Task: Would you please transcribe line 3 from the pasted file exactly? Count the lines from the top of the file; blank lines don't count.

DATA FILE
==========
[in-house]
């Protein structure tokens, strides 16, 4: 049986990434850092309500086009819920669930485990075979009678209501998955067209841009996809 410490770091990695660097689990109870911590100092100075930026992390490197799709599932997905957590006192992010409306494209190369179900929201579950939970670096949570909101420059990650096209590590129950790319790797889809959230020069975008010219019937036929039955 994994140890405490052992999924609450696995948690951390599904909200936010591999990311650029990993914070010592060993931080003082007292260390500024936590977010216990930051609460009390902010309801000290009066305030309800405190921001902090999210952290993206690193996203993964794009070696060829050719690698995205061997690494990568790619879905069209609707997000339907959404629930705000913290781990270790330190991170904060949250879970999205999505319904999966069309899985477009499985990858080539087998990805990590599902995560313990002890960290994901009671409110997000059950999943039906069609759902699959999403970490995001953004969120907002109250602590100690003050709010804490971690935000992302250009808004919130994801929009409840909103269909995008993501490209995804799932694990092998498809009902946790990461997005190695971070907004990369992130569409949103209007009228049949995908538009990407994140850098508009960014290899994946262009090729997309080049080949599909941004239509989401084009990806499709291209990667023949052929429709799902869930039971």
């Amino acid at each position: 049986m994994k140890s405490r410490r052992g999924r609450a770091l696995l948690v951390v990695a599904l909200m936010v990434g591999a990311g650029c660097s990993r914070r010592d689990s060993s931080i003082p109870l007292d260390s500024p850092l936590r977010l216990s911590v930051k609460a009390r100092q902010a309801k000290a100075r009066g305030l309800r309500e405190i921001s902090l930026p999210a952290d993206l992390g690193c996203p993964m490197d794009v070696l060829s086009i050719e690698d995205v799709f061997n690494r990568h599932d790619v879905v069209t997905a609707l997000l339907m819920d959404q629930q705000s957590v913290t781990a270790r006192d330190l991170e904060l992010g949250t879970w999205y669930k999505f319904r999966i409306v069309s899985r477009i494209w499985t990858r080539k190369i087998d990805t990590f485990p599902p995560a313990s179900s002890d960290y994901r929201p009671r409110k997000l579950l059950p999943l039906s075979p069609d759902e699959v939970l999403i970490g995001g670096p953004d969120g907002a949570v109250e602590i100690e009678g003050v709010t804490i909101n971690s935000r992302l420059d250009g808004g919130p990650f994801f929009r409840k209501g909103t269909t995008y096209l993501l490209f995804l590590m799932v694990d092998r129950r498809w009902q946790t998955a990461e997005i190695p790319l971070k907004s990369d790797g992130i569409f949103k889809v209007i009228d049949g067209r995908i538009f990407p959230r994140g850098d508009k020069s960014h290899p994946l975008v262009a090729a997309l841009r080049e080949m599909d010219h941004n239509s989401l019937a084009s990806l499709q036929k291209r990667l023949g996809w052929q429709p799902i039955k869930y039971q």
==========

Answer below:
């Amino acid at each position: 049986m994994k140890s405490r410490r052992g999924r609450a770091l696995l948690v951390v990695a599904l909200m936010v990434g591999a990311g650029c660097s990993r914070r010592d689990s060993s931080i003082p109870l007292d260390s500024p850092l936590r977010l216990s911590v930051k609460a009390r100092q902010a309801k000290a100075r009066g305030l309800r309500e405190i921001s902090l930026p999210a952290d993206l992390g690193c996203p993964m490197d794009v070696l060829s086009i050719e690698d995205v799709f061997n690494r990568h599932d790619v879905v069209t997905a609707l997000l339907m819920d959404q629930q705000s957590v913290t781990a270790r006192d330190l991170e904060l992010g949250t879970w999205y669930k999505f319904r999966i409306v069309s899985r477009i494209w499985t990858r080539k190369i087998d990805t990590f485990p599902p995560a313990s179900s002890d960290y994901r929201p009671r409110k997000l579950l059950p999943l039906s075979p069609d759902e699959v939970l999403i970490g995001g670096p953004d969120g907002a949570v109250e602590i100690e009678g003050v709010t804490i909101n971690s935000r992302l420059d250009g808004g919130p990650f994801f929009r409840k209501g909103t269909t995008y096209l993501l490209f995804l590590m799932v694990d092998r129950r498809w009902q946790t998955a990461e997005i190695p790319l971070k907004s990369d790797g992130i569409f949103k889809v209007i009228d049949g067209r995908i538009f990407p959230r994140g850098d508009k020069s960014h290899p994946l975008v262009a090729a997309l841009r080049e080949m599909d010219h941004n239509s989401l019937a084009s990806l499709q036929k291209r990667l023949g996809w052929q429709p799902i039955k869930y039971q």